If you weren’t going to count Wainwright, I’m not sure who you’d go to next. I think Matt Holliday is very much in the vein of “don’t let the left hand know what the right is doing”. He has verses tattooed on his arm and he does some incredible things for young players and the community, but he’s not always as vocal about it. Whether I’m just not reading the right things, the media doesn’t cover him like they did Pujols and do Wainwright, or it’s an active choice on his part to be more under-the-radar with his works, I don’t know. I don’t fault him for it, because from what I understand he shows some strong leadership in this regard in the clubhouse and better the strong, silent, dedicated type than the flashy type that might not have the depth of faith and conviction.
How has blogging about baseball changed your experience of baseball?—Kevin (STL Cards ‘N Stuff)
Interesting question. I think more than anything I tend to watch the games with some thoughts about tomorrow’s post already in mind. Since I’m not one of the analytical sorts, I don’t think that I approach the game any differently, but I do tend to mentally note things or start writing a theme in my head, only to have to scrub it later if the game goes a different way.
I also think that blogging about the Cardinals has narrowed my focus considerably. Back in high school, I had a pretty good feel for what was going on with a lot of teams. I was doing fantasy baseball stats by hand, which also helped, and I had more time to keep up with things. Now, almost all of my baseball time is reserved for the Cardinals. I’ll know if something big happens, of course, but how teams in the American League are doing is usually something I have to look up before I talk about it. Even other NL teams outside the Central don’t get much of my attention, but I can talk Cardinals all day long and have a fairly good grasp on what I’m saying, at least in my mind.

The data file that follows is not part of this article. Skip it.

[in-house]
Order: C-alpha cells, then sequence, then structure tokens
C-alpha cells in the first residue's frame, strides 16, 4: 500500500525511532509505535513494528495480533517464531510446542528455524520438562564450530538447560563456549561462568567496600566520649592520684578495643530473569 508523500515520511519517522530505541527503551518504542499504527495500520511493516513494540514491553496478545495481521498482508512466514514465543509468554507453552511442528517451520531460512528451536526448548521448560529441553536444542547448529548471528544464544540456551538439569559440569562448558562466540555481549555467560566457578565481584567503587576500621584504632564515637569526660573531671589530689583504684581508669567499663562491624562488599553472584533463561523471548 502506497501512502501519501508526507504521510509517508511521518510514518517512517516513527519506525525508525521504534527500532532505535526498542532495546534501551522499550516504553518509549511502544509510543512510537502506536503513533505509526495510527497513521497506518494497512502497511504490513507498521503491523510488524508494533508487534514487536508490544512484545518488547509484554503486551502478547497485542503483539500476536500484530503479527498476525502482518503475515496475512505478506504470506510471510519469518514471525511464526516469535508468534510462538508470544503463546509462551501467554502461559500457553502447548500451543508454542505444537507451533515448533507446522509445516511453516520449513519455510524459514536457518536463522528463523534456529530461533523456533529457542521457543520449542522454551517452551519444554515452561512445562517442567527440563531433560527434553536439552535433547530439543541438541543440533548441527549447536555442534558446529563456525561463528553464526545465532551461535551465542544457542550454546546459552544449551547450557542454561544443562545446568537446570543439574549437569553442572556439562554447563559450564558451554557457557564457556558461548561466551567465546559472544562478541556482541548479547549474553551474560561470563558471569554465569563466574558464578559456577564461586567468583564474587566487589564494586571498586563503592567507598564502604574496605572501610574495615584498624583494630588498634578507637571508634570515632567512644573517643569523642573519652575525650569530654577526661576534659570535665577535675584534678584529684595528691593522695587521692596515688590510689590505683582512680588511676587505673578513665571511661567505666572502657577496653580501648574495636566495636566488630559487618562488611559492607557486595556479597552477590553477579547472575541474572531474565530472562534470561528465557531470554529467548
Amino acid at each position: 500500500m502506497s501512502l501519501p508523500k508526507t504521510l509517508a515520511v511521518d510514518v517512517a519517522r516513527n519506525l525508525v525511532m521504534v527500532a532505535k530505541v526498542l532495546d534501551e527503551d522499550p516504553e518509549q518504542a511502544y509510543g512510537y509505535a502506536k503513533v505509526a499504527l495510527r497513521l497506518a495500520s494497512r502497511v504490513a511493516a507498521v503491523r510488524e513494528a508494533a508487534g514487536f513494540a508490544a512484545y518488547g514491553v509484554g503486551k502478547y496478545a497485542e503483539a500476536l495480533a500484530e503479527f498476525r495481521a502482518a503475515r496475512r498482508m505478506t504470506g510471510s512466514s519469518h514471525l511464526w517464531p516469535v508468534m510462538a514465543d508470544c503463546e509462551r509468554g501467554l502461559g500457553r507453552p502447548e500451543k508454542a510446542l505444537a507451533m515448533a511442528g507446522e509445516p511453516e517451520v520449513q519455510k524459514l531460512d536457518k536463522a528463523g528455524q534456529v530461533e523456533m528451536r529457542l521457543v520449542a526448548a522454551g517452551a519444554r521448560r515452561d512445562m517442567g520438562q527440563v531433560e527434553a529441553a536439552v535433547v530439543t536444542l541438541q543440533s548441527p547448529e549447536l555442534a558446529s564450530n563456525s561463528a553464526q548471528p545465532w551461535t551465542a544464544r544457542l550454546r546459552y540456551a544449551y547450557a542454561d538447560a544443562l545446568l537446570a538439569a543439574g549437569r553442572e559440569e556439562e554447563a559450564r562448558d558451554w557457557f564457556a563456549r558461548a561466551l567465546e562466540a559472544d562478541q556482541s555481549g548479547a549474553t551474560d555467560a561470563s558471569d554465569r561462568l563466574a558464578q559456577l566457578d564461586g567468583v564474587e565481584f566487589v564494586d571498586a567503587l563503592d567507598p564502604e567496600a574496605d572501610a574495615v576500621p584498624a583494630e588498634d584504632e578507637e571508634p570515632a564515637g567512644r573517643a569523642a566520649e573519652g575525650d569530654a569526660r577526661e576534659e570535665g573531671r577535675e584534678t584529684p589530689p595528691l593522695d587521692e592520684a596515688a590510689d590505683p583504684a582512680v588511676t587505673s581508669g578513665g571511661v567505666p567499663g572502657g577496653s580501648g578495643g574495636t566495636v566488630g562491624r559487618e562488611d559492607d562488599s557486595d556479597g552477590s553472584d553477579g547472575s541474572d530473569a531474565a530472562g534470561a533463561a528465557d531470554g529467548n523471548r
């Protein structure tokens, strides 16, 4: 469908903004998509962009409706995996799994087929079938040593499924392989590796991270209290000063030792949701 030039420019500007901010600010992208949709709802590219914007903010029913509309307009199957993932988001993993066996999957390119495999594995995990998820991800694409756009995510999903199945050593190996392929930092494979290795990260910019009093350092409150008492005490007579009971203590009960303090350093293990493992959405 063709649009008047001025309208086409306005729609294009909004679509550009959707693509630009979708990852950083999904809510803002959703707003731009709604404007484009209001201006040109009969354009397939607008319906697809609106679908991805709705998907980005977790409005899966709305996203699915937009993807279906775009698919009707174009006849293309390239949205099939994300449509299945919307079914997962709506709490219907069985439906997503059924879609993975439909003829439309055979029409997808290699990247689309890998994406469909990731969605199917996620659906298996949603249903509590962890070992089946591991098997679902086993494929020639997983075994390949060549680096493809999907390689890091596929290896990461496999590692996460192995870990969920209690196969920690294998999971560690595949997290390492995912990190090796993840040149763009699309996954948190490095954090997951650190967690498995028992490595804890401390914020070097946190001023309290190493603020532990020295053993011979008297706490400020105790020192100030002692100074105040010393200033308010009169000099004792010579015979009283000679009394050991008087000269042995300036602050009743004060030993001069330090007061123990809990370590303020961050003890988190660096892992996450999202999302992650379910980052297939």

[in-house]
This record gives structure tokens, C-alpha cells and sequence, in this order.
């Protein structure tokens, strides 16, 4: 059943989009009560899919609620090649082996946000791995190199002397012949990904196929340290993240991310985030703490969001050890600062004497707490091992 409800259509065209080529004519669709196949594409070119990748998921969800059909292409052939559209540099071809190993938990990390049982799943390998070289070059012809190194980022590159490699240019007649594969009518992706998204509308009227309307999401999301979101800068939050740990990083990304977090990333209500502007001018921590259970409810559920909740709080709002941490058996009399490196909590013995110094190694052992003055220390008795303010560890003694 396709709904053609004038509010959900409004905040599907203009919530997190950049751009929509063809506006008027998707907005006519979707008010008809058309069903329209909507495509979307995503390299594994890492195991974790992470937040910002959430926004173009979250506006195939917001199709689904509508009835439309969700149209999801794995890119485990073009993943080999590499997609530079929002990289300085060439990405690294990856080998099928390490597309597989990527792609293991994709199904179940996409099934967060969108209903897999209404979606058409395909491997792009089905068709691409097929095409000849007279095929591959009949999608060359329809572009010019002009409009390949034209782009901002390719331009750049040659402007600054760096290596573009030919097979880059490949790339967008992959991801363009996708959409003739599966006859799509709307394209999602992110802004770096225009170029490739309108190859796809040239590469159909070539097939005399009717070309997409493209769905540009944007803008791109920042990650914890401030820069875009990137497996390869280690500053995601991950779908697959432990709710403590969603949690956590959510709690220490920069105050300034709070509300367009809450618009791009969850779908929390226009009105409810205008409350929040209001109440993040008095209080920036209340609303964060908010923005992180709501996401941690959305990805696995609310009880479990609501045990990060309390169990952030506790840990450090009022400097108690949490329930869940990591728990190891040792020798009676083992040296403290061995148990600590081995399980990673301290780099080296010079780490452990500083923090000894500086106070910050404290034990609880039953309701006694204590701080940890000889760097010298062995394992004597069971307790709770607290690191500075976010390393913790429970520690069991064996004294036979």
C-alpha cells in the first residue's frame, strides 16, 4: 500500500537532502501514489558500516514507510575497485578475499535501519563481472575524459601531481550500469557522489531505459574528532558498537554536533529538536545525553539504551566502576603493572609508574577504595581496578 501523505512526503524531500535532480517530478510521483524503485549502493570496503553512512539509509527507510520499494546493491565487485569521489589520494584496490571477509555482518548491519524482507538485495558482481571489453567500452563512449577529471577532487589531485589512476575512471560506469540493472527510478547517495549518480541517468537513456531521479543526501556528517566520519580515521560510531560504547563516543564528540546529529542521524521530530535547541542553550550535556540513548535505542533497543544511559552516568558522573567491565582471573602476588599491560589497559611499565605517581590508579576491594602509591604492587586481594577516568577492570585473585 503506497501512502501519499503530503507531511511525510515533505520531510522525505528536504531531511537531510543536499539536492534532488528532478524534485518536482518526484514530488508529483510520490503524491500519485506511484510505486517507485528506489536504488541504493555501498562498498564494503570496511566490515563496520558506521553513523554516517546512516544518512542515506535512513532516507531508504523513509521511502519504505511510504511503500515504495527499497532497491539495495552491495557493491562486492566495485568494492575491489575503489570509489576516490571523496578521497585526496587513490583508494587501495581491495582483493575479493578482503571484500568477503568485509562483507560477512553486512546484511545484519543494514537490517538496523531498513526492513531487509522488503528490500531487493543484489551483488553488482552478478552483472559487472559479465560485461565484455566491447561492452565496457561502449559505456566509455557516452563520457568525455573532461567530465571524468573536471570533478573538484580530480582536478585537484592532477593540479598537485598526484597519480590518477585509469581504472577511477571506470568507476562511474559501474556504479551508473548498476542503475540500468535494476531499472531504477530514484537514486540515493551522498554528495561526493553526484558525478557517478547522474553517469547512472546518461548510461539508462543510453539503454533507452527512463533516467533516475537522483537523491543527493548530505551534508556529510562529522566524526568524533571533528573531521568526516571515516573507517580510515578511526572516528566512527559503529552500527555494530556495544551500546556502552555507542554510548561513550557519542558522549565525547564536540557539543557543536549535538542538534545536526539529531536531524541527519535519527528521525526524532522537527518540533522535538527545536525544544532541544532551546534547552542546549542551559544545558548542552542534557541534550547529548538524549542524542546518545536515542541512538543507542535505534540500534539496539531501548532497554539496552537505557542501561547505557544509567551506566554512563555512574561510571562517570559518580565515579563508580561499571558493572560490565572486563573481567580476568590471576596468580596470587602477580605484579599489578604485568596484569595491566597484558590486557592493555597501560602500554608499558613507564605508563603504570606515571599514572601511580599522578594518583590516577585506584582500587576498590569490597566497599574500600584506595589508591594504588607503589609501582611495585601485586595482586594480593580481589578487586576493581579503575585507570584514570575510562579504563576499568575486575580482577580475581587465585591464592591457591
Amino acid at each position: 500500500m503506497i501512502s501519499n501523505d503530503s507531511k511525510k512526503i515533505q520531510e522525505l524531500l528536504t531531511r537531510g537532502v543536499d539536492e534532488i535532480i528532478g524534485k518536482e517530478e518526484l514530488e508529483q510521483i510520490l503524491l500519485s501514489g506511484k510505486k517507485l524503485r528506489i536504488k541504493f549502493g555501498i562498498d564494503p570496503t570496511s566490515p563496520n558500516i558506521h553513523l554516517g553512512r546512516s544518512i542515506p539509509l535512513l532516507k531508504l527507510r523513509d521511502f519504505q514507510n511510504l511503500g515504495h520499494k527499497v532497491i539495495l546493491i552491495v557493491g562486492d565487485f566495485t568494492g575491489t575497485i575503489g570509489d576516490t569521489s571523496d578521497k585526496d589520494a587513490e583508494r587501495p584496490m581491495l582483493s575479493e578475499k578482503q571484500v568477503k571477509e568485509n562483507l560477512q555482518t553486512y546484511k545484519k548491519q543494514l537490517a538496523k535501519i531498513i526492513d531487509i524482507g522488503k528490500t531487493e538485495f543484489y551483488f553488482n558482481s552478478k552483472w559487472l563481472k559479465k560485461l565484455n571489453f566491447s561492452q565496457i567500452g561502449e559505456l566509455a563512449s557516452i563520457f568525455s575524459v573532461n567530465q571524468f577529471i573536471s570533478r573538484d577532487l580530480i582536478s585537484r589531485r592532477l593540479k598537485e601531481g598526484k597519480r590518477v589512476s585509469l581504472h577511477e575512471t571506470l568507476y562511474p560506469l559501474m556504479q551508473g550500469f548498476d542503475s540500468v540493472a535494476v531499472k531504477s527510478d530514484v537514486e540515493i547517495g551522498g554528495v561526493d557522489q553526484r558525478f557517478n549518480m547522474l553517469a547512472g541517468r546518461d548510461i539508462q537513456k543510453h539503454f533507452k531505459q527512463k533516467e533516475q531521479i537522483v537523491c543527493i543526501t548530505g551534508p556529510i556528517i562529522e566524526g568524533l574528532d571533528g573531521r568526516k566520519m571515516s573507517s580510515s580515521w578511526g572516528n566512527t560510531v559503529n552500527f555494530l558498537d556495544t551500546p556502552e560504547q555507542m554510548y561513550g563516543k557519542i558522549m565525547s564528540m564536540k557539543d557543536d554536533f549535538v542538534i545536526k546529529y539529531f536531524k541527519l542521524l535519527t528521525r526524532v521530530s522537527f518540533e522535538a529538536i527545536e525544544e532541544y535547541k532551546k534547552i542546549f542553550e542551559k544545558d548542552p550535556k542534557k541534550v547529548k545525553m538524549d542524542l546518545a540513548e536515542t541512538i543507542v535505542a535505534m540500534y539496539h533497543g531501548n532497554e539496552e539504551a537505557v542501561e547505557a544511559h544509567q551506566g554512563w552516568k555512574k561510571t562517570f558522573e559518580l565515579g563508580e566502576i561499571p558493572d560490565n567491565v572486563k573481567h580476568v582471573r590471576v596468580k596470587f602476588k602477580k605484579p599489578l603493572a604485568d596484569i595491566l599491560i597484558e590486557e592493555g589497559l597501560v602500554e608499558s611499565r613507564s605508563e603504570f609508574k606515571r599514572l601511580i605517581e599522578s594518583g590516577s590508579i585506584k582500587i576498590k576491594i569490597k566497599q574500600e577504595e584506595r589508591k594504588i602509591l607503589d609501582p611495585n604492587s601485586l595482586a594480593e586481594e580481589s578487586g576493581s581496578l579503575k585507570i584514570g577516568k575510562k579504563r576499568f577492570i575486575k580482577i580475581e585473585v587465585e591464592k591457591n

Just a few days ago, the sky was falling in Cardinal Nation. Then the Cardinals ran off four wins in a row. Specifically who or what most and truly concerns you about the team for the rest of the season?—Pip (Fungoes)
This sort of ties in with John’s question above and Rosenthal is still my answer there, but if you look a little broader and don’t limit it to a player, my biggest concern is that this shakedown phase of the season will wind up costing them the divisional title and they’ll have a fluke play go against them in a tight wild-card game, washing out this season before they can really get going in October. I don’t know that I’m very fearful of that, but the longer they sit five or so games out of first, the more that fear grows.
At what point in your life did you realize that you would regularly blog about the Cardinals and organize a group of similar people to create the UCB?—Corey (CardinalsFarm)
I’d say I didn’t realize that until after it happened. I am pretty sure that if you’d said seven years ago, right when I was getting started, that I’d still be doing it today and that there’d be this wonderful group of Cardinal bloggers that I’m “in charge” of, I’d have thought that a bit strange. All of this–the blog, the UCB–has just been the result of showing up and trying a few things, then keeping at it. There’s no doubt the UCB wouldn’t be what it is today without the great people that do so much to help me out and make sure I’m not talking to a wall. So, I guess to best answer your question, there was no grand plan, but I’m sure happy with how things turned out.
Thanks to all the UCBers who donated questions for this post and I hope that I answered them with some sort of clarity. Check out all the other posts around the UCB for other questions, including some that I asked!